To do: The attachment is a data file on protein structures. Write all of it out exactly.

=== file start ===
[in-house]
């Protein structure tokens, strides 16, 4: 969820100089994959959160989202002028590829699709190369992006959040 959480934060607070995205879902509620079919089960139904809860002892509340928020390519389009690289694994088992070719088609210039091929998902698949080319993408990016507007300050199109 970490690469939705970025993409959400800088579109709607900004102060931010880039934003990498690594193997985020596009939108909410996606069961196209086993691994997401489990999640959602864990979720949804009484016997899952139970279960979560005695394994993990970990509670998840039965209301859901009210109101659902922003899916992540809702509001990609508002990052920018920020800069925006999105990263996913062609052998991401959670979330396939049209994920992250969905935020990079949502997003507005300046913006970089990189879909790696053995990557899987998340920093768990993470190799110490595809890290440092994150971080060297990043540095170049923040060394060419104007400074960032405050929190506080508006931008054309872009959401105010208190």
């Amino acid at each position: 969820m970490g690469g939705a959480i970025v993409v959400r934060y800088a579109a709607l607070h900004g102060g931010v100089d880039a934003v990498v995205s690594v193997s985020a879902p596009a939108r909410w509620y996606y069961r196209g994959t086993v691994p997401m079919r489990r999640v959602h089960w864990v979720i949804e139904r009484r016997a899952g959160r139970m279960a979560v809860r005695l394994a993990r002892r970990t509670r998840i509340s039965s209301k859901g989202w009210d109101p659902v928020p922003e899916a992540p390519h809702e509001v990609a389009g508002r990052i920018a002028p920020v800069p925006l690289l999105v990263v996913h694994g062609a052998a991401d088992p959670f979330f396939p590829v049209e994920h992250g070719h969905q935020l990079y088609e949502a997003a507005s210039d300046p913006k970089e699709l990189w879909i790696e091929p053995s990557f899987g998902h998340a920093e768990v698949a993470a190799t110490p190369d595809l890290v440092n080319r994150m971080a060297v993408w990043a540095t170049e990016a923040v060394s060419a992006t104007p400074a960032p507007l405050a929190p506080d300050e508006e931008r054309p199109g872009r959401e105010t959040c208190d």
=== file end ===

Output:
[in-house]
């Protein structure tokens, strides 16, 4: 969820100089994959959160989202002028590829699709190369992006959040 959480934060607070995205879902509620079919089960139904809860002892509340928020390519389009690289694994088992070719088609210039091929998902698949080319993408990016507007300050199109 970490690469939705970025993409959400800088579109709607900004102060931010880039934003990498690594193997985020596009939108909410996606069961196209086993691994997401489990999640959602864990979720949804009484016997899952139970279960979560005695394994993990970990509670998840039965209301859901009210109101659902922003899916992540809702509001990609508002990052920018920020800069925006999105990263996913062609052998991401959670979330396939049209994920992250969905935020990079949502997003507005300046913006970089990189879909790696053995990557899987998340920093768990993470190799110490595809890290440092994150971080060297990043540095170049923040060394060419104007400074960032405050929190506080508006931008054309872009959401105010208190």
């Amino acid at each position: 969820m970490g690469g939705a959480i970025v993409v959400r934060y800088a579109a709607l607070h900004g102060g931010v100089d880039a934003v990498v995205s690594v193997s985020a879902p596009a939108r909410w509620y996606y069961r196209g994959t086993v691994p997401m079919r489990r999640v959602h089960w864990v979720i949804e139904r009484r016997a899952g959160r139970m279960a979560v809860r005695l394994a993990r002892r970990t509670r998840i509340s039965s209301k859901g989202w009210d109101p659902v928020p922003e899916a992540p390519h809702e509001v990609a389009g508002r990052i920018a002028p920020v800069p925006l690289l999105v990263v996913h694994g062609a052998a991401d088992p959670f979330f396939p590829v049209e994920h992250g070719h969905q935020l990079y088609e949502a997003a507005s210039d300046p913006k970089e699709l990189w879909i790696e091929p053995s990557f899987g998902h998340a920093e768990v698949a993470a190799t110490p190369d595809l890290v440092n080319r994150m971080a060297v993408w990043a540095t170049e990016a923040v060394s060419a992006t104007p400074a960032p507007l405050a929190p506080d300050e508006e931008r054309p199109g872009r959401e105010t959040c208190d």